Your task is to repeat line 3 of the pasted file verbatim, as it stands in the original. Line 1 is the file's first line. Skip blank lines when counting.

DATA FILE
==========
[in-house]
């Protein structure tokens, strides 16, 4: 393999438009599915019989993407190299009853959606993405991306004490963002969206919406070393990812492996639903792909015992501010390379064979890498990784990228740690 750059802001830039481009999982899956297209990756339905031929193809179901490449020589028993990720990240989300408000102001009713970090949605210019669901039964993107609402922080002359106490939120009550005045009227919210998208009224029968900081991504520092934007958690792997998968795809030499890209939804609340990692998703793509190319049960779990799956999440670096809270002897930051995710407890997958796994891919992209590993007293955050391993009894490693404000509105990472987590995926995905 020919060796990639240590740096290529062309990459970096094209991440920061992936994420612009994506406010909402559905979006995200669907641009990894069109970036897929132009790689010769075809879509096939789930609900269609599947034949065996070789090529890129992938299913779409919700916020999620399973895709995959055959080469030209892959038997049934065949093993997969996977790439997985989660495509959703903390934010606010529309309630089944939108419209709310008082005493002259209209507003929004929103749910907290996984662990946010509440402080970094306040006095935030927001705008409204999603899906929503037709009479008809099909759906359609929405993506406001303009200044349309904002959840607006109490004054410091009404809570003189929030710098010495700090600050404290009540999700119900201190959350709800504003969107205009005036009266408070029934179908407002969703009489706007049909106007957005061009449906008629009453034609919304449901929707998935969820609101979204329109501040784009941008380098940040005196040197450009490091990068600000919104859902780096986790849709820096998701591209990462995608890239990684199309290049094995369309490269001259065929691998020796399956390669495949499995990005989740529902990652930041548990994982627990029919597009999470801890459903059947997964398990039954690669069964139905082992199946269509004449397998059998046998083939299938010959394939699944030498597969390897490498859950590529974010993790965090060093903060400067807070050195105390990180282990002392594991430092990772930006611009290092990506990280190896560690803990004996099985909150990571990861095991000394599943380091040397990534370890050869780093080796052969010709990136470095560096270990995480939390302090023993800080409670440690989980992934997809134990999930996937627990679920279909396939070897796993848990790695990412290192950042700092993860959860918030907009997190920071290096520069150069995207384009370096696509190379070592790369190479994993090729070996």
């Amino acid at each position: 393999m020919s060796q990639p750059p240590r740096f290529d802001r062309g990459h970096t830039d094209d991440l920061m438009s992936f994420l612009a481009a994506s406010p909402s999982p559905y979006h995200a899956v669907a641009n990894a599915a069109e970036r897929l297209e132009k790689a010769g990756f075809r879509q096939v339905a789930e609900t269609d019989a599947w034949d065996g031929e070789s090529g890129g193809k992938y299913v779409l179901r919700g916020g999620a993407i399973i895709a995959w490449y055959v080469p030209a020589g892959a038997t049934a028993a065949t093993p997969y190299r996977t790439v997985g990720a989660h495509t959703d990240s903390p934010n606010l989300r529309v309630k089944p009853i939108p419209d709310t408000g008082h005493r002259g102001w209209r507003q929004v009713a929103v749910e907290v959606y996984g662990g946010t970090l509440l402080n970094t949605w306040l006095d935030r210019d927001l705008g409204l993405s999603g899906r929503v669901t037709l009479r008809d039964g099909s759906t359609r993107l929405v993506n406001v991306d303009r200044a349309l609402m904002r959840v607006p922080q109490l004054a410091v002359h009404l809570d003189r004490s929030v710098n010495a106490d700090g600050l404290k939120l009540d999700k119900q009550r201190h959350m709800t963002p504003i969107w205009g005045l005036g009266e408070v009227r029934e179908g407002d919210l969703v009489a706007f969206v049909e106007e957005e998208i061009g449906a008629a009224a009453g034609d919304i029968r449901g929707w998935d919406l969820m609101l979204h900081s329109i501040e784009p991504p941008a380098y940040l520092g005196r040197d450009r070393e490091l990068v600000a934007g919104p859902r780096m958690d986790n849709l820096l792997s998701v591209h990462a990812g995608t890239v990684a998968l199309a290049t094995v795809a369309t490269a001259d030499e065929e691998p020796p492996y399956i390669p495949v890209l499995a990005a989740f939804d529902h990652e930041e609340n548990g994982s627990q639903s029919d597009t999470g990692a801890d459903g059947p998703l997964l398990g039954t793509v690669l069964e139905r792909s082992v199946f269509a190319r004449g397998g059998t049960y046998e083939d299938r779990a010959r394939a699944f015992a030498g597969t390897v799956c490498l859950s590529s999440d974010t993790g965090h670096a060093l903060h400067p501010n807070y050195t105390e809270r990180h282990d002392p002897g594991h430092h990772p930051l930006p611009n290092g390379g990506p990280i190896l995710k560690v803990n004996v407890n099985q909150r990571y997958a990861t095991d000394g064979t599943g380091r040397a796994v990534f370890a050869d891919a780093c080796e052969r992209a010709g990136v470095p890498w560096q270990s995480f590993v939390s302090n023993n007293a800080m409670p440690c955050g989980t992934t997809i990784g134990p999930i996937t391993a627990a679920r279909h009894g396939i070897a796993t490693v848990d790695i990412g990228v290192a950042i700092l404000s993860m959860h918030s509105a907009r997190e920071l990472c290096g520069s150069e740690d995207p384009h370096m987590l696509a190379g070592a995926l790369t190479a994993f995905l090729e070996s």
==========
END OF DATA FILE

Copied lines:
């Amino acid at each position: 393999m020919s060796q990639p750059p240590r740096f290529d802001r062309g990459h970096t830039d094209d991440l920061m438009s992936f994420l612009a481009a994506s406010p909402s999982p559905y979006h995200a899956v669907a641009n990894a599915a069109e970036r897929l297209e132009k790689a010769g990756f075809r879509q096939v339905a789930e609900t269609d019989a599947w034949d065996g031929e070789s090529g890129g193809k992938y299913v779409l179901r919700g916020g999620a993407i399973i895709a995959w490449y055959v080469p030209a020589g892959a038997t049934a028993a065949t093993p997969y190299r996977t790439v997985g990720a989660h495509t959703d990240s903390p934010n606010l989300r529309v309630k089944p009853i939108p419209d709310t408000g008082h005493r002259g102001w209209r507003q929004v009713a929103v749910e907290v959606y996984g662990g946010t970090l509440l402080n970094t949605w306040l006095d935030r210019d927001l705008g409204l993405s999603g899906r929503v669901t037709l009479r008809d039964g099909s759906t359609r993107l929405v993506n406001v991306d303009r200044a349309l609402m904002r959840v607006p922080q109490l004054a410091v002359h009404l809570d003189r004490s929030v710098n010495a106490d700090g600050l404290k939120l009540d999700k119900q009550r201190h959350m709800t963002p504003i969107w205009g005045l005036g009266e408070v009227r029934e179908g407002d919210l969703v009489a706007f969206v049909e106007e957005e998208i061009g449906a008629a009224a009453g034609d919304i029968r449901g929707w998935d919406l969820m609101l979204h900081s329109i501040e784009p991504p941008a380098y940040l520092g005196r040197d450009r070393e490091l990068v600000a934007g919104p859902r780096m958690d986790n849709l820096l792997s998701v591209h990462a990812g995608t890239v990684a998968l199309a290049t094995v795809a369309t490269a001259d030499e065929e691998p020796p492996y399956i390669p495949v890209l499995a990005a989740f939804d529902h990652e930041e609340n548990g994982s627990q639903s029919d597009t999470g990692a801890d459903g059947p998703l997964l398990g039954t793509v690669l069964e139905r792909s082992v199946f269509a190319r004449g397998g059998t049960y046998e083939d299938r779990a010959r394939a699944f015992a030498g597969t390897v799956c490498l859950s590529s999440d974010t993790g965090h670096a060093l903060h400067p501010n807070y050195t105390e809270r990180h282990d002392p002897g594991h430092h990772p930051l930006p611009n290092g390379g990506p990280i190896l995710k560690v803990n004996v407890n099985q909150r990571y997958a990861t095991d000394g064979t599943g380091r040397a796994v990534f370890a050869d891919a780093c080796e052969r992209a010709g990136v470095p890498w560096q270990s995480f590993v939390s302090n023993n007293a800080m409670p440690c955050g989980t992934t997809i990784g134990p999930i996937t391993a627990a679920r279909h009894g396939i070897a796993t490693v848990d790695i990412g990228v290192a950042i700092l404000s993860m959860h918030s509105a907009r997190e920071l990472c290096g520069s150069e740690d995207p384009h370096m987590l696509a190379g070592a995926l790369t190479a994993f995905l090729e070996s």